20 Years of Land Protection–2008

From our 2008 Annual Report

This past October marked the 20th anniversary of the founding of the Leelanau Conservancy. We combed through old newsletters to compile a brief synopsis of the achievements of each year. I hope that you, as one of our loyal supporters, will take a moment to review this assemblage, and will pause for a moment to reflect on the trajectory of this organization.

Much has been made of the short attention span of Americans. We barely can remember what happened last week, much less recall and keep in perspective the events of last year or of 10 years ago. That’s why it is important look back over an extended time frame and to try to tease out the lessons of the past. In understanding where we came from, we learn something about what the future might hold.

So what can we learn here? There is the obvious growth and maturation of an organization that has transitioned over many years from an idealistic start-up to a community institution of some means and abilities. It’s an organization that is now expected to be a leader and to solve problems that might at first seem intractable. But there is something more.

I am fond of a statement by Teddy Roosevelt, our first great conservationist-President. He observed that “there is nothing more practical than the preservation of beauty.” Roosevelt’s observation is something that has fueled our organization for two decades. Behind this simple statement are some eternal truths that we conservationists have learned over the years, for instance:

Science tells us that the beautiful is also functional. The tangled swamps that fringe our lakes provide essential services. They protect our water supplies and prevent disasters. Our forested hillsides slow the run-off of water, modulating stream levels and cleaning the air. Our local farms provide endless beauty and bounty.

Part of beauty is complexity and interconnectedness, a lesson of great value in an astonishingly confusing and interconnected world.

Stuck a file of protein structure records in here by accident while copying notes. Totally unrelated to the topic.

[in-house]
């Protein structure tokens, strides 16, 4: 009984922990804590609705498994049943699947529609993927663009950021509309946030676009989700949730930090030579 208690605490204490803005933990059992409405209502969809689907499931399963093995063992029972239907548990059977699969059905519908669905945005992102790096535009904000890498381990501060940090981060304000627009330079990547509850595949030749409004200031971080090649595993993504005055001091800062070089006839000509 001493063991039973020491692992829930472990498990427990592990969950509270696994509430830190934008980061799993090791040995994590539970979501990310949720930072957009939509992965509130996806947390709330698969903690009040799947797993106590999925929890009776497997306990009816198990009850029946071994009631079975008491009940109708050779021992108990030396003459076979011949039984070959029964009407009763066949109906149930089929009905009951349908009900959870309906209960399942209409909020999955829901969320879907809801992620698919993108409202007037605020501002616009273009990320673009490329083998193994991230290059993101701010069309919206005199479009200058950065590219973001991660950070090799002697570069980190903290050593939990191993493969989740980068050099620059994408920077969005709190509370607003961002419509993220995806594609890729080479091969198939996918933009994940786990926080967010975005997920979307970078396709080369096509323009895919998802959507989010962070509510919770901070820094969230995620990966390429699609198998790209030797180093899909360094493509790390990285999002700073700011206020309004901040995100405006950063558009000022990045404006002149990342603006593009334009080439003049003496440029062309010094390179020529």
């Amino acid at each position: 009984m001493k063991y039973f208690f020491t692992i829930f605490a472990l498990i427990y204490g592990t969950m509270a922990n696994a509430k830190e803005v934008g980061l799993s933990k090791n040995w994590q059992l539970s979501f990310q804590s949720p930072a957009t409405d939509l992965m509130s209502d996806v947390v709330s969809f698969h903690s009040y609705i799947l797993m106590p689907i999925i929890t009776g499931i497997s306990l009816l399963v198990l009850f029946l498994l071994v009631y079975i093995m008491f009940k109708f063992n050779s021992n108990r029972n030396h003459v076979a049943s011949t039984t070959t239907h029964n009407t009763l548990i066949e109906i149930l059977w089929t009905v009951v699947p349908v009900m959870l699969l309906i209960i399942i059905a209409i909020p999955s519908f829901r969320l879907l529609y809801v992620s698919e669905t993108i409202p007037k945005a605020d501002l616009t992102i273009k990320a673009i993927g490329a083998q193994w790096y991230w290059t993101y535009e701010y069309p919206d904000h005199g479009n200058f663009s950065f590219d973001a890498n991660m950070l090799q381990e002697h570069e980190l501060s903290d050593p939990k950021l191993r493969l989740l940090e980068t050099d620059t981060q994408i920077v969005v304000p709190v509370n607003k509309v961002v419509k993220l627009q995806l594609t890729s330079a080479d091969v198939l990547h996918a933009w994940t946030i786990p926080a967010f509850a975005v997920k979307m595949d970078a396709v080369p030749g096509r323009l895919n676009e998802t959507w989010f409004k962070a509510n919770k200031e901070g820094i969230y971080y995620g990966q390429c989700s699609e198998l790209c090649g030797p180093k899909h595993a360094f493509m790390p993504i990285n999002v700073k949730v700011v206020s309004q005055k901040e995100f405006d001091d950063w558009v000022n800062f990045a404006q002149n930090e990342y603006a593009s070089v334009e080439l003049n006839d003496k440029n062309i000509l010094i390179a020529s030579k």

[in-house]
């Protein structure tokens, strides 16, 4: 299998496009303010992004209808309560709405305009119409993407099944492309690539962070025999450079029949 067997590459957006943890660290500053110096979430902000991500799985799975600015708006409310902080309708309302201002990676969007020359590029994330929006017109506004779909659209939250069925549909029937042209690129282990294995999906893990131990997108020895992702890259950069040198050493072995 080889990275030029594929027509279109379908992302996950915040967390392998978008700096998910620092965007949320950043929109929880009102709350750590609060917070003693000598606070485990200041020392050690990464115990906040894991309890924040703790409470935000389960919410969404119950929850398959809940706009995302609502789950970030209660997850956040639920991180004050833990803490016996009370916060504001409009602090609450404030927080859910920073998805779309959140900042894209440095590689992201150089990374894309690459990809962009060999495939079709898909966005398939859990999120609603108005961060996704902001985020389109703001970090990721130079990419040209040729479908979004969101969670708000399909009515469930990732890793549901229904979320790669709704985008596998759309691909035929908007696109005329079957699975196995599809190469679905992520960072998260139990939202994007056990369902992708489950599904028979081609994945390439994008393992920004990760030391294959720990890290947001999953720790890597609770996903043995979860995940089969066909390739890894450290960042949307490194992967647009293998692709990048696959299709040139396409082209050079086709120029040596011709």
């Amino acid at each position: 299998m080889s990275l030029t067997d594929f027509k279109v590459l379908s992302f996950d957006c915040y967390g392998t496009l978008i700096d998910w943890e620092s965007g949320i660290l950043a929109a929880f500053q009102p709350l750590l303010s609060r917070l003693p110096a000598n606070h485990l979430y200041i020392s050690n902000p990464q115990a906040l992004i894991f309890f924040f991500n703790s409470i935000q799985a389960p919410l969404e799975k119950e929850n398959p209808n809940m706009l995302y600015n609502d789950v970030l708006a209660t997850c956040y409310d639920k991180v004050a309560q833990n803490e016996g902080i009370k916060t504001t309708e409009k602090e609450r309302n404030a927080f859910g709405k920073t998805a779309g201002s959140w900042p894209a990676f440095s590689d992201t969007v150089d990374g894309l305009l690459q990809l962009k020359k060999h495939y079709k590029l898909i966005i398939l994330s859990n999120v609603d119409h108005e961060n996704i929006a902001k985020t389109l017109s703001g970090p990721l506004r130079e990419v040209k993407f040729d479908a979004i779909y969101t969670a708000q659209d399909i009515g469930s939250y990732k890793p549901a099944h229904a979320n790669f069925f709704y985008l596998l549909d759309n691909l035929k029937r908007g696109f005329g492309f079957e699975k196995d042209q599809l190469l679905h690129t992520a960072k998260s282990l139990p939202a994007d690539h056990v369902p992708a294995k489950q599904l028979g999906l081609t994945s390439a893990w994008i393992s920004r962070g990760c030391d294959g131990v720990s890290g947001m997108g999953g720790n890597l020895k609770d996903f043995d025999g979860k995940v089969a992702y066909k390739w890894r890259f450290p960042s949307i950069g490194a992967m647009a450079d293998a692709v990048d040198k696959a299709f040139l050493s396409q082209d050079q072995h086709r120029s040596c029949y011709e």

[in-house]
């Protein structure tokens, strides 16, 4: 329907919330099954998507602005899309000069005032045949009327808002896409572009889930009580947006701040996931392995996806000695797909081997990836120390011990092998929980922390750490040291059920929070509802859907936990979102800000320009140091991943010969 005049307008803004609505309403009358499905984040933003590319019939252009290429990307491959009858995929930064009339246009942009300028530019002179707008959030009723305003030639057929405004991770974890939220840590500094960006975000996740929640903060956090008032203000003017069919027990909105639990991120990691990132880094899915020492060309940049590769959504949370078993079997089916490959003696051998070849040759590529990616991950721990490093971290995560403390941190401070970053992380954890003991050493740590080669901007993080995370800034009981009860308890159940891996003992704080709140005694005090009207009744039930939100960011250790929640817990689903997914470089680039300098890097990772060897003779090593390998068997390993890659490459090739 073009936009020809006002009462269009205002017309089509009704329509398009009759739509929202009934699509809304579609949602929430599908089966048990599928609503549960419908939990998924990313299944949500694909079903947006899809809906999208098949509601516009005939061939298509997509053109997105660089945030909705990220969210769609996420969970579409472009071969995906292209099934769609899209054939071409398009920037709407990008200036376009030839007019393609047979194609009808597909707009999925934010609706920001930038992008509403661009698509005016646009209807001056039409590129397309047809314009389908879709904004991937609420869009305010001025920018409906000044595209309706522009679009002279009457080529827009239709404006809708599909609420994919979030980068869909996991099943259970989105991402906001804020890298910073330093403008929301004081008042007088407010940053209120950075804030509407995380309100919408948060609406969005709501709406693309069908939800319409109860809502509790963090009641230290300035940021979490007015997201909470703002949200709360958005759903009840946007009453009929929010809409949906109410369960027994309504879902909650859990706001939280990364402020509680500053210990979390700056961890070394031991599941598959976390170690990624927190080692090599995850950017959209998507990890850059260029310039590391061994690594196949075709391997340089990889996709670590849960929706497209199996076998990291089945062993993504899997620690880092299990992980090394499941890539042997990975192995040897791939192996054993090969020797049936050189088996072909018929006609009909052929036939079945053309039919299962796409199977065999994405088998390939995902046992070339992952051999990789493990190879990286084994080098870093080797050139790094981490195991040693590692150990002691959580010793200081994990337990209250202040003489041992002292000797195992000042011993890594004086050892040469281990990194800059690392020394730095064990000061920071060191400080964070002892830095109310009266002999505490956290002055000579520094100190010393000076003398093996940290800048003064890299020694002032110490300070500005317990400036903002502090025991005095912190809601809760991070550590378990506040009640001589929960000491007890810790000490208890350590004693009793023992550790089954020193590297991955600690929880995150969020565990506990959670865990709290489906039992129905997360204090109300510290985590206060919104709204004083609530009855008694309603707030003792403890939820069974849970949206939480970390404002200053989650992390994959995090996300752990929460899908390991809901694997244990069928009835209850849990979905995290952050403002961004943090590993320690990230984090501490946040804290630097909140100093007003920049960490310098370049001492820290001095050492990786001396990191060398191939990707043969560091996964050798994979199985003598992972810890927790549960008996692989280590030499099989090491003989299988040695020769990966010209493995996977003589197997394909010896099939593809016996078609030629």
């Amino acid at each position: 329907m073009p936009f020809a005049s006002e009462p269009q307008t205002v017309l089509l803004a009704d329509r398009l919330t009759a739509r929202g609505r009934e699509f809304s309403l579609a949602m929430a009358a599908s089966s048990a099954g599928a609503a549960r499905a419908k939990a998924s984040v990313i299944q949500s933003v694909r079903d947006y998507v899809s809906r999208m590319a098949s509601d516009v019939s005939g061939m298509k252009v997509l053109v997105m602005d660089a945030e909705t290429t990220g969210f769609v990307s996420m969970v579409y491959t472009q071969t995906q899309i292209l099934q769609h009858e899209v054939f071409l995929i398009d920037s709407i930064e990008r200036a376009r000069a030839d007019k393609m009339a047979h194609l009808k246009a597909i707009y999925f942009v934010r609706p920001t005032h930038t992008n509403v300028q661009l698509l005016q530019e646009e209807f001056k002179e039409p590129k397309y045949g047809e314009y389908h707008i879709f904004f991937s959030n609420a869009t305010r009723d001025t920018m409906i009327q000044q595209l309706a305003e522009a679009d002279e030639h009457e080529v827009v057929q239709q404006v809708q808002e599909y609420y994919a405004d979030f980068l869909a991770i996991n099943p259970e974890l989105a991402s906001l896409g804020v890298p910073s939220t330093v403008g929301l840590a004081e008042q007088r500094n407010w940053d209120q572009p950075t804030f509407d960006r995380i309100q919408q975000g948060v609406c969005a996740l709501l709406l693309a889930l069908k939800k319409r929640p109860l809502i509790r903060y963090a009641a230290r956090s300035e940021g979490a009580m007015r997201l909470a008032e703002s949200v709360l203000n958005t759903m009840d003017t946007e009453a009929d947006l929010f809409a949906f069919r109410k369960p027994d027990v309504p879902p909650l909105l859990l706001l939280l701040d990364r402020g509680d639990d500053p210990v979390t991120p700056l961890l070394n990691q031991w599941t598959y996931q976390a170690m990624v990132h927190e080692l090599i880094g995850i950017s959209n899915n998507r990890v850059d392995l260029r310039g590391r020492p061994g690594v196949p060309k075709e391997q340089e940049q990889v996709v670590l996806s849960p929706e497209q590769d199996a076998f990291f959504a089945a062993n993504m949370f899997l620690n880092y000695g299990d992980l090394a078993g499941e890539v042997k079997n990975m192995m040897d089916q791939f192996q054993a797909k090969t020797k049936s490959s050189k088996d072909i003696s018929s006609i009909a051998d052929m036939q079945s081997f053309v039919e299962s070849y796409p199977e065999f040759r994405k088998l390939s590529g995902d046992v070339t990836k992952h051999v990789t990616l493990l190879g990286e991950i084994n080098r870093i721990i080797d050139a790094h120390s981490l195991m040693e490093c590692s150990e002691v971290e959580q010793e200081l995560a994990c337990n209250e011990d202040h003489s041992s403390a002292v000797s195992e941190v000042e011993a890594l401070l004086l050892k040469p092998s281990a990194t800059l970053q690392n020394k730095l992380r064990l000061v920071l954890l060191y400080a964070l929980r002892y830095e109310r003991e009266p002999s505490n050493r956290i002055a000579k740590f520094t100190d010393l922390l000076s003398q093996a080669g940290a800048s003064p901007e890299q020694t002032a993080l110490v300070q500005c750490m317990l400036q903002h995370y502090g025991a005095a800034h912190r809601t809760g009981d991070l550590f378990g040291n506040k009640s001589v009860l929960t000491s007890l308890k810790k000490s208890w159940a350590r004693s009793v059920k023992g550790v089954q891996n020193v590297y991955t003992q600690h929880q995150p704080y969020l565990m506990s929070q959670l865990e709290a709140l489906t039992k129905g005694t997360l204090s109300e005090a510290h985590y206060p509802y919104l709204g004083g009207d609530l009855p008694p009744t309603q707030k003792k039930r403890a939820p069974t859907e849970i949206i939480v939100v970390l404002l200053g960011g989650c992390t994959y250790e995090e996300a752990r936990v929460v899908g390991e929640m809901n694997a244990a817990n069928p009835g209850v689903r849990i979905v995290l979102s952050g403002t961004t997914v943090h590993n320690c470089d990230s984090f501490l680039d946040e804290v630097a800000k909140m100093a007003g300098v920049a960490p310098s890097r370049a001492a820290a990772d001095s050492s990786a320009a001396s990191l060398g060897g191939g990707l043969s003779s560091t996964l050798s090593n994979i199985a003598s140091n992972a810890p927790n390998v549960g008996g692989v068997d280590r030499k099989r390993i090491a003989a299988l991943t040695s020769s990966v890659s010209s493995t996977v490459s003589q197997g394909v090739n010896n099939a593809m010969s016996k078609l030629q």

Our livelihood as a community depends on the beauty of Leelanau. We are always going to be an out-of-the-way place. People have to want to come here, either to visit or to establish their business and raise a family.

The beauty of a place gives meaning and provides the psychological marker for so many of our most valued and cherished experiences, our family moments, the things that keep us together in a bewildering world. Preserving beauty is about people as much as it is about land.

There are many beautiful places in Leelanau, and each one of them has special meaning and significance to those of us who are privileged to live here, or perhaps only to spend a couple of weeks each summer. The Conservancy has thrived as a simple machine that converts the collective love that our members have for this peninsula into concrete actions that preserve that which is most beautiful. And by working to preserve that which is most beautiful, we work to preserve the ecosystem, our communities, and our economy.

A glance at the 20-year synopsis shows achievements in every single year. It shows an organization that wants to get things done and that (perhaps in keeping with today’s fashion) eschews ideology in favor of the practical and tangible.

We are now embarking on our third decade, ushered in by a deep and perhaps long recession. The economy will have an impact less on our long term goals and aspirations (after all our ultimate goal of preserving that which is beautiful is not subject to the exigencies of the economy), but on tools, timing and resources available to carry out our mission.

Land trusts like the Leelanau Conservancy came of age in America in the last half of the 20th century. This was a time of general peace, prosperity, and growth.  It was a time when society in its ever-upward trajectory was gobbling up lands that formed the touch-stones of our communities. As community organizations we grew up in good times, and our thesis is, in part, that beauty and integrity need not be sacrificed in the name of relentless growth. I remain confident that as long as we stick to our ideals, and remember that our goal is timeless and right, we will be able to not only continue but to thrive as an organization. The Leelanau peninsula, and its timeless beauty, means too much to all of us to do anything less.

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